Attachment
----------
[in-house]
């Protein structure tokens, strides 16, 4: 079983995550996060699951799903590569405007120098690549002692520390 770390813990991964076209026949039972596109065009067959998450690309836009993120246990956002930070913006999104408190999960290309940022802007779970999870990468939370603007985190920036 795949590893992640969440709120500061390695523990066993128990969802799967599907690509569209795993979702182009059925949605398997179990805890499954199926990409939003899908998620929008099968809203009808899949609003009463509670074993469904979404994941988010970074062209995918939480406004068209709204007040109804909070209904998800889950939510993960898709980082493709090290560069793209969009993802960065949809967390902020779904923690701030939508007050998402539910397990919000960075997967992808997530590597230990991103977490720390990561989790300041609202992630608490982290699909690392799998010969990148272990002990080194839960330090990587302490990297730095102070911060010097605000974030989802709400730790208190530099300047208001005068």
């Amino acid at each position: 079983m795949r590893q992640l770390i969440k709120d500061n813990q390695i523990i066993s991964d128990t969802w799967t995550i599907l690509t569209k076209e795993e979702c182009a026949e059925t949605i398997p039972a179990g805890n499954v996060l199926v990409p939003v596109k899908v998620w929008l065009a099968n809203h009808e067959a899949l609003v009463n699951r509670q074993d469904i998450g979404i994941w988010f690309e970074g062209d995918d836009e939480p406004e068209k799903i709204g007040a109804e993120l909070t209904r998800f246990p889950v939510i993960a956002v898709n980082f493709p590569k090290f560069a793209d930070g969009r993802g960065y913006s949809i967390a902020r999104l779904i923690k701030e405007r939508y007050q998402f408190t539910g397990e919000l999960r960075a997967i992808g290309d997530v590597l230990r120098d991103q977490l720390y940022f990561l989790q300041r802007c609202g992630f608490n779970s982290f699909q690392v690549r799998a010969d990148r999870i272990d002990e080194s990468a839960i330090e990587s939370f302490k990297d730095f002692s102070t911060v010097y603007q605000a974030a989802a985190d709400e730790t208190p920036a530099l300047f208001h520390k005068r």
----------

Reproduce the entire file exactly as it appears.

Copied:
[in-house]
């Protein structure tokens, strides 16, 4: 079983995550996060699951799903590569405007120098690549002692520390 770390813990991964076209026949039972596109065009067959998450690309836009993120246990956002930070913006999104408190999960290309940022802007779970999870990468939370603007985190920036 795949590893992640969440709120500061390695523990066993128990969802799967599907690509569209795993979702182009059925949605398997179990805890499954199926990409939003899908998620929008099968809203009808899949609003009463509670074993469904979404994941988010970074062209995918939480406004068209709204007040109804909070209904998800889950939510993960898709980082493709090290560069793209969009993802960065949809967390902020779904923690701030939508007050998402539910397990919000960075997967992808997530590597230990991103977490720390990561989790300041609202992630608490982290699909690392799998010969990148272990002990080194839960330090990587302490990297730095102070911060010097605000974030989802709400730790208190530099300047208001005068």
């Amino acid at each position: 079983m795949r590893q992640l770390i969440k709120d500061n813990q390695i523990i066993s991964d128990t969802w799967t995550i599907l690509t569209k076209e795993e979702c182009a026949e059925t949605i398997p039972a179990g805890n499954v996060l199926v990409p939003v596109k899908v998620w929008l065009a099968n809203h009808e067959a899949l609003v009463n699951r509670q074993d469904i998450g979404i994941w988010f690309e970074g062209d995918d836009e939480p406004e068209k799903i709204g007040a109804e993120l909070t209904r998800f246990p889950v939510i993960a956002v898709n980082f493709p590569k090290f560069a793209d930070g969009r993802g960065y913006s949809i967390a902020r999104l779904i923690k701030e405007r939508y007050q998402f408190t539910g397990e919000l999960r960075a997967i992808g290309d997530v590597l230990r120098d991103q977490l720390y940022f990561l989790q300041r802007c609202g992630f608490n779970s982290f699909q690392v690549r799998a010969d990148r999870i272990d002990e080194s990468a839960i330090e990587s939370f302490k990297d730095f002692s102070t911060v010097y603007q605000a974030a989802a985190d709400e730790t208190p920036a530099l300047f208001h520390k005068r």